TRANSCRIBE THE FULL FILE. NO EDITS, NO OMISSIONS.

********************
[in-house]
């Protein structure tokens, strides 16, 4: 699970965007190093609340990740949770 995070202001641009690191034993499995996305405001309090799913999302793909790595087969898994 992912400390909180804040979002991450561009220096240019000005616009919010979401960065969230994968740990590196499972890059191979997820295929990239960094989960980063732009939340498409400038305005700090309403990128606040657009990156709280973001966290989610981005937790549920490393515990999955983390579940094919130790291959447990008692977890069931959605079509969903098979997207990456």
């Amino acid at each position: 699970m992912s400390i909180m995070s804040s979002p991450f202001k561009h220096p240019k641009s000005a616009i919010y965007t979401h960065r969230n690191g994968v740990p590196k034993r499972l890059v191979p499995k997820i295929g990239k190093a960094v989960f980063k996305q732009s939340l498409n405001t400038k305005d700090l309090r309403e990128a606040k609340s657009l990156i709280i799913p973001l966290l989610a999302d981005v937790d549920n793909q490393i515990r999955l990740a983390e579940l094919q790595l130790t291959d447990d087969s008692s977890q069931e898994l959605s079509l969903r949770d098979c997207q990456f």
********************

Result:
[in-house]
């Protein structure tokens, strides 16, 4: 699970965007190093609340990740949770 995070202001641009690191034993499995996305405001309090799913999302793909790595087969898994 992912400390909180804040979002991450561009220096240019000005616009919010979401960065969230994968740990590196499972890059191979997820295929990239960094989960980063732009939340498409400038305005700090309403990128606040657009990156709280973001966290989610981005937790549920490393515990999955983390579940094919130790291959447990008692977890069931959605079509969903098979997207990456």
């Amino acid at each position: 699970m992912s400390i909180m995070s804040s979002p991450f202001k561009h220096p240019k641009s000005a616009i919010y965007t979401h960065r969230n690191g994968v740990p590196k034993r499972l890059v191979p499995k997820i295929g990239k190093a960094v989960f980063k996305q732009s939340l498409n405001t400038k305005d700090l309090r309403e990128a606040k609340s657009l990156i709280i799913p973001l966290l989610a999302d981005v937790d549920n793909q490393i515990r999955l990740a983390e579940l094919q790595l130790t291959d447990d087969s008692s977890q069931e898994l959605s079509l969903r949770d098979c997207q990456f």